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ON THE COVER
For three decades he's ridden the crest of the Canadian poetry scene, first gaining notoriety as a poet with The Three Roberts (Priest, Sward, Zend), as a children's performer with The Boinks and as a musician with The Great Big Face Band.
A jack of all trades and master of several, Priest is a court jester, a flirt, a dancin' fool, an intellectual, a peacenik, a crooner in need of an orchestra. He's much loved and admired in his local literary circle, and doesn't do bad on the road, either. All in all, the sweetest of fellas, the most articulate of raconteurs and the most honest-of-heart artists Canada has ever seen.
Watch out for this guy. He'll eventually triumph in ways he as yet hasnít. And he was kind enough to take time off from his busy work and family life (marveling at his political science-studyin' son Eli), get high, talk to IN and, with any luck, hire a new band. The following is his advice to those who would follow his horn's brassy blast.
IN: It's been almost 18 months since your last book How To Swallow A Pig. What have you been writing, doing, not doing, since then?
Robert Priest: Iíve been mostly working on my sword and sorcery epic, The Paper Sword. Iíve been doing it for over four years and Iím very close to finishing it. But I always meet once a week with my song-writing partner Allen Booth, and we write a new song and play and sing. Iíve also written a bunch of new poems and numerous articles for NOW Magazine, Canada's premiere alternative newsweekly based in Toronto, as I am.
Plus I taught a song lyric writing class at University of Toronto School of Continuing Education. In between times Iím plugging away on this adolescent screenplay -- in the American Pie genre (I didnít ask for it -- the idea just came to me and I couldnít turn it away, soÖ ). I've also written some songs with David Bradstreet, did two news commentary-type songs on the Canadian Broadcast Company (CBC)ís Sunday night news (that was fun) and gigs at folk-festivals, bars and libraries all across this fair land and Australia. Iím into the dharma of it. I do my work.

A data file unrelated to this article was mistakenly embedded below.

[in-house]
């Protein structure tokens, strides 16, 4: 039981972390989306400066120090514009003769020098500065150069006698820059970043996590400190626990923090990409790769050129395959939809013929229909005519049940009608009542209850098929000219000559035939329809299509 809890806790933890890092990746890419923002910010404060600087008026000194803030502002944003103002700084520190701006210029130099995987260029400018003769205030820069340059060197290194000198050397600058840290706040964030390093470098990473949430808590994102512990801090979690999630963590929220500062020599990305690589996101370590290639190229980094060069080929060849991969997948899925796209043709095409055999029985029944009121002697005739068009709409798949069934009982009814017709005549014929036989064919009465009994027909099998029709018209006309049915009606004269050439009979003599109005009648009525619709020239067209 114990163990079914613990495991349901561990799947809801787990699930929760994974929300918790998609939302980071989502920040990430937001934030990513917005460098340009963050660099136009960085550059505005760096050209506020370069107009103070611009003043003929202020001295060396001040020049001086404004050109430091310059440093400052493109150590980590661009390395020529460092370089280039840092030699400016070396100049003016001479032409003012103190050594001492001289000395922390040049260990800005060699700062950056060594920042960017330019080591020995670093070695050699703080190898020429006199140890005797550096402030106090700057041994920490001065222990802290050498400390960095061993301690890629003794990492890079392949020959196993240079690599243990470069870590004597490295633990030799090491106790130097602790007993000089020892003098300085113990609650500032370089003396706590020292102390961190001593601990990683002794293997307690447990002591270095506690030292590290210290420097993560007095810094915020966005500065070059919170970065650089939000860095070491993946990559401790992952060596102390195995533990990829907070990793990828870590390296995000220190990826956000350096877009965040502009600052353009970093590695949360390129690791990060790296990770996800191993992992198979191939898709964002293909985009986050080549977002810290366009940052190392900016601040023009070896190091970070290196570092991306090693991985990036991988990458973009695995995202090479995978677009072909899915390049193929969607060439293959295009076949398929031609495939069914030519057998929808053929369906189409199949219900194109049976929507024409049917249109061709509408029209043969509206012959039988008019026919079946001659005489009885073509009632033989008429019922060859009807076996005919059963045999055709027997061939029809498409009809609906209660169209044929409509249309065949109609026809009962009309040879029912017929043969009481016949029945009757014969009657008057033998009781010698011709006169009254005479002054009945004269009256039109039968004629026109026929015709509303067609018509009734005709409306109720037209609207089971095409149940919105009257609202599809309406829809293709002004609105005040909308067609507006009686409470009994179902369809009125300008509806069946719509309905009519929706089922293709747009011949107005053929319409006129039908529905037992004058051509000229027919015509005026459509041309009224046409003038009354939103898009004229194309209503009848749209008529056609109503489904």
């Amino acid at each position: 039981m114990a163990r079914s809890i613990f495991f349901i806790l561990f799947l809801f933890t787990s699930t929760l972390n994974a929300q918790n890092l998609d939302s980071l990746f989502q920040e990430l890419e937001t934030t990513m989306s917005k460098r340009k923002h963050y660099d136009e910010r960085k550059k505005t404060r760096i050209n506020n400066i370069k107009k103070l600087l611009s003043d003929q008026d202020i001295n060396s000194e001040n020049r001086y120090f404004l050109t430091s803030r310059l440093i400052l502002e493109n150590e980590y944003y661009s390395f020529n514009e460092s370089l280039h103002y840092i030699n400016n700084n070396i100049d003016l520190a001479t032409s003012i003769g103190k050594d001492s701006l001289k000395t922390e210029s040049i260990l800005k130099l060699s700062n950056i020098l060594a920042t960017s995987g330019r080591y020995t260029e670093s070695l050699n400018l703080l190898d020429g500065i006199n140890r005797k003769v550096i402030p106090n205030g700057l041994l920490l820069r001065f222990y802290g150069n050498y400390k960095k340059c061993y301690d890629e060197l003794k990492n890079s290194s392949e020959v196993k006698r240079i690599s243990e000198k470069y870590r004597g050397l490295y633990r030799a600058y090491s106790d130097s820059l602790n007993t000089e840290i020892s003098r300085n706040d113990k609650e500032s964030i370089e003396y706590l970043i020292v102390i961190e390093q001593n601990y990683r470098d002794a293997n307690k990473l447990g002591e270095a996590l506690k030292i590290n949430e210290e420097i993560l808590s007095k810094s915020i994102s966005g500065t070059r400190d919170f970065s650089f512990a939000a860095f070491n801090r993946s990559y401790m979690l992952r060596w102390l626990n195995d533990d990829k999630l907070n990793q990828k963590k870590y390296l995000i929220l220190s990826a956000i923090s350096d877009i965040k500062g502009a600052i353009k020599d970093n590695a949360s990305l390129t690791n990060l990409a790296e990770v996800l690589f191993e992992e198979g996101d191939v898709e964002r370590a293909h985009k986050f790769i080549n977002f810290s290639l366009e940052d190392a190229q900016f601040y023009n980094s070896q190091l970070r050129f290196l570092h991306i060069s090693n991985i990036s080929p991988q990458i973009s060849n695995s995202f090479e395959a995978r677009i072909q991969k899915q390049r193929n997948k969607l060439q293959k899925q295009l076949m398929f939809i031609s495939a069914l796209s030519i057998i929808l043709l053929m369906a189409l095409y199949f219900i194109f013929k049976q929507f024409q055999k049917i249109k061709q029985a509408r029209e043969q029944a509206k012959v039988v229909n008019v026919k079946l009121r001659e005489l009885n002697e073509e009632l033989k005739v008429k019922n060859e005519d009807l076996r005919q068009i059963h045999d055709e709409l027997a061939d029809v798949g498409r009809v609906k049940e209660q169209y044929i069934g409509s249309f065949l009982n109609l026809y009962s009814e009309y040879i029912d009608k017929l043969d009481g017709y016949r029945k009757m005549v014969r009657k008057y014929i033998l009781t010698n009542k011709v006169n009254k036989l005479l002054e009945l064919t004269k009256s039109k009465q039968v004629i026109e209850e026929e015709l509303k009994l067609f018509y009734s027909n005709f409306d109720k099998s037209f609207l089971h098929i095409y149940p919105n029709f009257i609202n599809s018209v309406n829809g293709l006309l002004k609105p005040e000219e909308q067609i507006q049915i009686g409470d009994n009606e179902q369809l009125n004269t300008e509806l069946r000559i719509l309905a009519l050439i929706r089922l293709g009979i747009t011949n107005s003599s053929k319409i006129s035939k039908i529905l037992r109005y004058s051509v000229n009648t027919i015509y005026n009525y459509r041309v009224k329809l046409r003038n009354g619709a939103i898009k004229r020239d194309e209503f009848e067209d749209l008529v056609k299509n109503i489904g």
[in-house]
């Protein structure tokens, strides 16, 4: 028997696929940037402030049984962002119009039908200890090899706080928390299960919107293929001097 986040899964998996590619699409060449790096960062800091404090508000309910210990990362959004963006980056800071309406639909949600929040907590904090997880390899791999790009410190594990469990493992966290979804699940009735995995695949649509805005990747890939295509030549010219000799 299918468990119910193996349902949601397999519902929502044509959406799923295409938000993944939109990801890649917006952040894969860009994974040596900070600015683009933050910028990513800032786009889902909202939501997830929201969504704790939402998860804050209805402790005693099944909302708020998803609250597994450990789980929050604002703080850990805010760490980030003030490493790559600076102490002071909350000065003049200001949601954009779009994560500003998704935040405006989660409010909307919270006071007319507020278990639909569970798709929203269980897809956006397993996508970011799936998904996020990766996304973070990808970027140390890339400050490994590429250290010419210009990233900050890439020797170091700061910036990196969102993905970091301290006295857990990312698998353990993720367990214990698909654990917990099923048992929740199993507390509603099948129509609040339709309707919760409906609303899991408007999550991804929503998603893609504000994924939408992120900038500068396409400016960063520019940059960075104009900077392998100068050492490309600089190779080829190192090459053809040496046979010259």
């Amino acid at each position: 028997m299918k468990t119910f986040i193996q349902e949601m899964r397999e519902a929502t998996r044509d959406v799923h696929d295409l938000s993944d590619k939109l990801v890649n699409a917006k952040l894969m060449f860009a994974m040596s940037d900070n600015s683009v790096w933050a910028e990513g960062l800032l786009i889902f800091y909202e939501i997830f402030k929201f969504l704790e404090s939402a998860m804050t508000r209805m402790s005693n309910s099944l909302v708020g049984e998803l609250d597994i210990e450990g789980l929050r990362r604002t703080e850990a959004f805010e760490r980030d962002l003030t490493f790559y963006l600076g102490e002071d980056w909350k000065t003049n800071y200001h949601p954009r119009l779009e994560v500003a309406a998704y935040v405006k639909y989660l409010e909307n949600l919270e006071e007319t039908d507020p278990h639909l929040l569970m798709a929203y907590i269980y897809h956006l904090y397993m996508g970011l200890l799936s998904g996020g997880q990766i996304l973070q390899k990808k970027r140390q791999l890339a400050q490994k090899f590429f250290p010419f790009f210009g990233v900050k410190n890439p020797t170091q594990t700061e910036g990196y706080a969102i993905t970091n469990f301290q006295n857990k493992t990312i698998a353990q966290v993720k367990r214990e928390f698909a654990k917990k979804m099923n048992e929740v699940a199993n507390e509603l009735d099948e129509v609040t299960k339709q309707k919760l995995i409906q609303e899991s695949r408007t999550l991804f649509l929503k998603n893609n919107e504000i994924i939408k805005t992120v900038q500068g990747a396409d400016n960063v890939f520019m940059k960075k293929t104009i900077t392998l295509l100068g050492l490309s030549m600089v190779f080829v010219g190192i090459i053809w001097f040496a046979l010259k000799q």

IN: Of all the genres you work in, which is most difficult?
RP: Writing novels. Itís difficult because thereís so much work and so much re-writing.
IN: Which type of work is more rewarding personally and which financially?
RP: Financially one song made more than everything else Iíve done -- added up, Iíd think. Personally itís all rewarding when itís going right. I have no preference so long as I tap into the source. In terms of ergs per inch, though, I think a song is the most ergonomic of the constructs. It is amazing to think you can construct this little lyrical machine and people will get it stuck in their heads, even unwillingly, for hundreds of years after your death.
Thatís as close to magic as art gets.
IN: What would you tell new writers about your process(es) that might help them to establish their own routine?
RP: First: establish your own routine. Seriously, follow the nuances of your character into your own pattern. Remember Newtonís law of inertia: ďAn object at rest tends to stay at rest and an object in motion tends to stay in motion.Ē So, once you do get it rolling -- keep it rolling. Inertia is with you. I have various projects in various disciplines, if Iím blocked on one front I take a break by doing some work on another.